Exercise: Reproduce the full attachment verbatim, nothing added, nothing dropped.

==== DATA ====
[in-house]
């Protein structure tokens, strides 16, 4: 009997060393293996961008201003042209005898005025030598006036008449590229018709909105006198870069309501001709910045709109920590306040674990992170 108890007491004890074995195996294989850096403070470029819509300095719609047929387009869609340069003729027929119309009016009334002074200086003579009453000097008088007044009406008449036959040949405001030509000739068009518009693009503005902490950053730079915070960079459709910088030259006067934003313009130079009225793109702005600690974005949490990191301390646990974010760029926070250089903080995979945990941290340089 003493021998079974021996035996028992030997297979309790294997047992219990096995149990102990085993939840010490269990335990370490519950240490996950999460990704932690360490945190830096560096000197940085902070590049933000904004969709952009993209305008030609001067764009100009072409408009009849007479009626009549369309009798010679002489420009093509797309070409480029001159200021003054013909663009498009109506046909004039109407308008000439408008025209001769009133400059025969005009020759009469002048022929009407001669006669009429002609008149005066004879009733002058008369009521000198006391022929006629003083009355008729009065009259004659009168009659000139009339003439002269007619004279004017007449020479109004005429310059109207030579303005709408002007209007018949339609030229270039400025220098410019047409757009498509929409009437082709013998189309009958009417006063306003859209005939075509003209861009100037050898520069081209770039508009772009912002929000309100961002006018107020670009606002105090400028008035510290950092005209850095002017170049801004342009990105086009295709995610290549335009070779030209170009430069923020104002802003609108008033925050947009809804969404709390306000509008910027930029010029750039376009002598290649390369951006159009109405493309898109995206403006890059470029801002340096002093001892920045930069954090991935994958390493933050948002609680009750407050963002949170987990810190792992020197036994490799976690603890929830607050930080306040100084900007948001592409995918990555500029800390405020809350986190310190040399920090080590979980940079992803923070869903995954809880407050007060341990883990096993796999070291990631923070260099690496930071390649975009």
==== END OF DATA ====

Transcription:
[in-house]
């Protein structure tokens, strides 16, 4: 009997060393293996961008201003042209005898005025030598006036008449590229018709909105006198870069309501001709910045709109920590306040674990992170 108890007491004890074995195996294989850096403070470029819509300095719609047929387009869609340069003729027929119309009016009334002074200086003579009453000097008088007044009406008449036959040949405001030509000739068009518009693009503005902490950053730079915070960079459709910088030259006067934003313009130079009225793109702005600690974005949490990191301390646990974010760029926070250089903080995979945990941290340089 003493021998079974021996035996028992030997297979309790294997047992219990096995149990102990085993939840010490269990335990370490519950240490996950999460990704932690360490945190830096560096000197940085902070590049933000904004969709952009993209305008030609001067764009100009072409408009009849007479009626009549369309009798010679002489420009093509797309070409480029001159200021003054013909663009498009109506046909004039109407308008000439408008025209001769009133400059025969005009020759009469002048022929009407001669006669009429002609008149005066004879009733002058008369009521000198006391022929006629003083009355008729009065009259004659009168009659000139009339003439002269007619004279004017007449020479109004005429310059109207030579303005709408002007209007018949339609030229270039400025220098410019047409757009498509929409009437082709013998189309009958009417006063306003859209005939075509003209861009100037050898520069081209770039508009772009912002929000309100961002006018107020670009606002105090400028008035510290950092005209850095002017170049801004342009990105086009295709995610290549335009070779030209170009430069923020104002802003609108008033925050947009809804969404709390306000509008910027930029010029750039376009002598290649390369951006159009109405493309898109995206403006890059470029801002340096002093001892920045930069954090991935994958390493933050948002609680009750407050963002949170987990810190792992020197036994490799976690603890929830607050930080306040100084900007948001592409995918990555500029800390405020809350986190310190040399920090080590979980940079992803923070869903995954809880407050007060341990883990096993796999070291990631923070260099690496930071390649975009």